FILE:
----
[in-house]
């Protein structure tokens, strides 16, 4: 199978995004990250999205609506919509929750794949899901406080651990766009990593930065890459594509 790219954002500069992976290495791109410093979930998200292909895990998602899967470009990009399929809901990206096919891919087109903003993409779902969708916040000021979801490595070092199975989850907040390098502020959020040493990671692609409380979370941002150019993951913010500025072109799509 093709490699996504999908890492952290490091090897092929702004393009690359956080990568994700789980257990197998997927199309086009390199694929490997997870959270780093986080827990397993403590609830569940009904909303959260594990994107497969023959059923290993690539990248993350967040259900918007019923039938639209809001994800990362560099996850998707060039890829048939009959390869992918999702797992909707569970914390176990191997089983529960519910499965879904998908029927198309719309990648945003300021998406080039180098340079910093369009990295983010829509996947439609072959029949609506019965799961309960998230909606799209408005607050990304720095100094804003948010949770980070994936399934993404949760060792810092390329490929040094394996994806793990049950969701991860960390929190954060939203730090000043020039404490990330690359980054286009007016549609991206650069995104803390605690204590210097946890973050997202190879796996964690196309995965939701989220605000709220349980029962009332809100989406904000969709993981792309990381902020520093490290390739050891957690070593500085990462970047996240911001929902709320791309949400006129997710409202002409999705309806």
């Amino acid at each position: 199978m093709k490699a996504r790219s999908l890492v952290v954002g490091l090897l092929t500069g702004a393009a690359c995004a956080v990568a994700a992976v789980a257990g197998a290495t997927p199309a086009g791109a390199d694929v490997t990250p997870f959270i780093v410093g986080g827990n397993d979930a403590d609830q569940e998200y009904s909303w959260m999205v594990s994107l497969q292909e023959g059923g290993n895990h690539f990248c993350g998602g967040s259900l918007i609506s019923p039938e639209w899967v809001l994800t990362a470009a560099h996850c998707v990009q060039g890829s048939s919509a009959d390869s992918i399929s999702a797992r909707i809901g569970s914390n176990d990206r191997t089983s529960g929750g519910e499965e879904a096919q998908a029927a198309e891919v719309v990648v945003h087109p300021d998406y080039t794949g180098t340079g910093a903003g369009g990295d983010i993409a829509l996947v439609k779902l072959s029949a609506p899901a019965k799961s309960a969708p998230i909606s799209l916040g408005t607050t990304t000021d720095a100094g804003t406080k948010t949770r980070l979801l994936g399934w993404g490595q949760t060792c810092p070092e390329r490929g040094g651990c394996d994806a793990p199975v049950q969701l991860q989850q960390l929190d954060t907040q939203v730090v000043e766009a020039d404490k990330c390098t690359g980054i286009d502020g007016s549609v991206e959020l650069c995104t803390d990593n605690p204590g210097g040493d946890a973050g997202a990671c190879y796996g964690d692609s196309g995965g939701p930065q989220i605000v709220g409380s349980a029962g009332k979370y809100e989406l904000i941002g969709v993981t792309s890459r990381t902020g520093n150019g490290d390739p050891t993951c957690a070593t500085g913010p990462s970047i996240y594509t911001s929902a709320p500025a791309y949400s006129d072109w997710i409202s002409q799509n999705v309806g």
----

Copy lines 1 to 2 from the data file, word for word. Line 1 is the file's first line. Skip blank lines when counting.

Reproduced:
[in-house]
């Protein structure tokens, strides 16, 4: 199978995004990250999205609506919509929750794949899901406080651990766009990593930065890459594509 790219954002500069992976290495791109410093979930998200292909895990998602899967470009990009399929809901990206096919891919087109903003993409779902969708916040000021979801490595070092199975989850907040390098502020959020040493990671692609409380979370941002150019993951913010500025072109799509 093709490699996504999908890492952290490091090897092929702004393009690359956080990568994700789980257990197998997927199309086009390199694929490997997870959270780093986080827990397993403590609830569940009904909303959260594990994107497969023959059923290993690539990248993350967040259900918007019923039938639209809001994800990362560099996850998707060039890829048939009959390869992918999702797992909707569970914390176990191997089983529960519910499965879904998908029927198309719309990648945003300021998406080039180098340079910093369009990295983010829509996947439609072959029949609506019965799961309960998230909606799209408005607050990304720095100094804003948010949770980070994936399934993404949760060792810092390329490929040094394996994806793990049950969701991860960390929190954060939203730090000043020039404490990330690359980054286009007016549609991206650069995104803390605690204590210097946890973050997202190879796996964690196309995965939701989220605000709220349980029962009332809100989406904000969709993981792309990381902020520093490290390739050891957690070593500085990462970047996240911001929902709320791309949400006129997710409202002409999705309806």